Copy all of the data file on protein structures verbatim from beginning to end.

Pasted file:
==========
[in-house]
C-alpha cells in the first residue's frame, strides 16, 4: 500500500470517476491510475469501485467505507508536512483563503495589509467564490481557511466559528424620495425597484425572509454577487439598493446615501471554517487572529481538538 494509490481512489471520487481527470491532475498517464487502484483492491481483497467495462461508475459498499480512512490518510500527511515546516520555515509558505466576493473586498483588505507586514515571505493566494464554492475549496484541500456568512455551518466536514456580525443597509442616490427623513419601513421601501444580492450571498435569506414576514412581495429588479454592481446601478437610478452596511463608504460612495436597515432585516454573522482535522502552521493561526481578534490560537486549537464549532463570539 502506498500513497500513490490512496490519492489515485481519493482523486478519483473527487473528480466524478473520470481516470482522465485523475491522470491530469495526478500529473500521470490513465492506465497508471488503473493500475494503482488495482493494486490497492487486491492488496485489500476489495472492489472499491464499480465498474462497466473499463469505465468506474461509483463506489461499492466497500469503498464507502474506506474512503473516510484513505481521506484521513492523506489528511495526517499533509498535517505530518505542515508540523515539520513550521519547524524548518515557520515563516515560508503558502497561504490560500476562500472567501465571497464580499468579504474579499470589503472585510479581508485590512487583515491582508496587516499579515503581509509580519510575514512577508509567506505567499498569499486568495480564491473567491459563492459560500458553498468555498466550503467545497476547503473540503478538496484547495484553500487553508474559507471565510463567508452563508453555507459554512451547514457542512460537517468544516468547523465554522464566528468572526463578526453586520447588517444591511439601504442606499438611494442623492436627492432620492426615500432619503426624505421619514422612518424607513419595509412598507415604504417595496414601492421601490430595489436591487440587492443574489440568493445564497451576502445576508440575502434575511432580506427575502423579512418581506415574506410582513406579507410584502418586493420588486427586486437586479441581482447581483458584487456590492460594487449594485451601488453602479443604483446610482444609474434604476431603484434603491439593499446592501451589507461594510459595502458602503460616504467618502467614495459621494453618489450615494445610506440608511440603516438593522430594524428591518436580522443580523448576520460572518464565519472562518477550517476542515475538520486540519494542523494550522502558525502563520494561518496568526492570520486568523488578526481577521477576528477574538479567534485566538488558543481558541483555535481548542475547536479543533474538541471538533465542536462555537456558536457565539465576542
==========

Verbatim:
[in-house]
C-alpha cells in the first residue's frame, strides 16, 4: 500500500470517476491510475469501485467505507508536512483563503495589509467564490481557511466559528424620495425597484425572509454577487439598493446615501471554517487572529481538538 494509490481512489471520487481527470491532475498517464487502484483492491481483497467495462461508475459498499480512512490518510500527511515546516520555515509558505466576493473586498483588505507586514515571505493566494464554492475549496484541500456568512455551518466536514456580525443597509442616490427623513419601513421601501444580492450571498435569506414576514412581495429588479454592481446601478437610478452596511463608504460612495436597515432585516454573522482535522502552521493561526481578534490560537486549537464549532463570539 502506498500513497500513490490512496490519492489515485481519493482523486478519483473527487473528480466524478473520470481516470482522465485523475491522470491530469495526478500529473500521470490513465492506465497508471488503473493500475494503482488495482493494486490497492487486491492488496485489500476489495472492489472499491464499480465498474462497466473499463469505465468506474461509483463506489461499492466497500469503498464507502474506506474512503473516510484513505481521506484521513492523506489528511495526517499533509498535517505530518505542515508540523515539520513550521519547524524548518515557520515563516515560508503558502497561504490560500476562500472567501465571497464580499468579504474579499470589503472585510479581508485590512487583515491582508496587516499579515503581509509580519510575514512577508509567506505567499498569499486568495480564491473567491459563492459560500458553498468555498466550503467545497476547503473540503478538496484547495484553500487553508474559507471565510463567508452563508453555507459554512451547514457542512460537517468544516468547523465554522464566528468572526463578526453586520447588517444591511439601504442606499438611494442623492436627492432620492426615500432619503426624505421619514422612518424607513419595509412598507415604504417595496414601492421601490430595489436591487440587492443574489440568493445564497451576502445576508440575502434575511432580506427575502423579512418581506415574506410582513406579507410584502418586493420588486427586486437586479441581482447581483458584487456590492460594487449594485451601488453602479443604483446610482444609474434604476431603484434603491439593499446592501451589507461594510459595502458602503460616504467618502467614495459621494453618489450615494445610506440608511440603516438593522430594524428591518436580522443580523448576520460572518464565519472562518477550517476542515475538520486540519494542523494550522502558525502563520494561518496568526492570520486568523488578526481577521477576528477574538479567534485566538488558543481558541483555535481548542475547536479543533474538541471538533465542536462555537456558536457565539465576542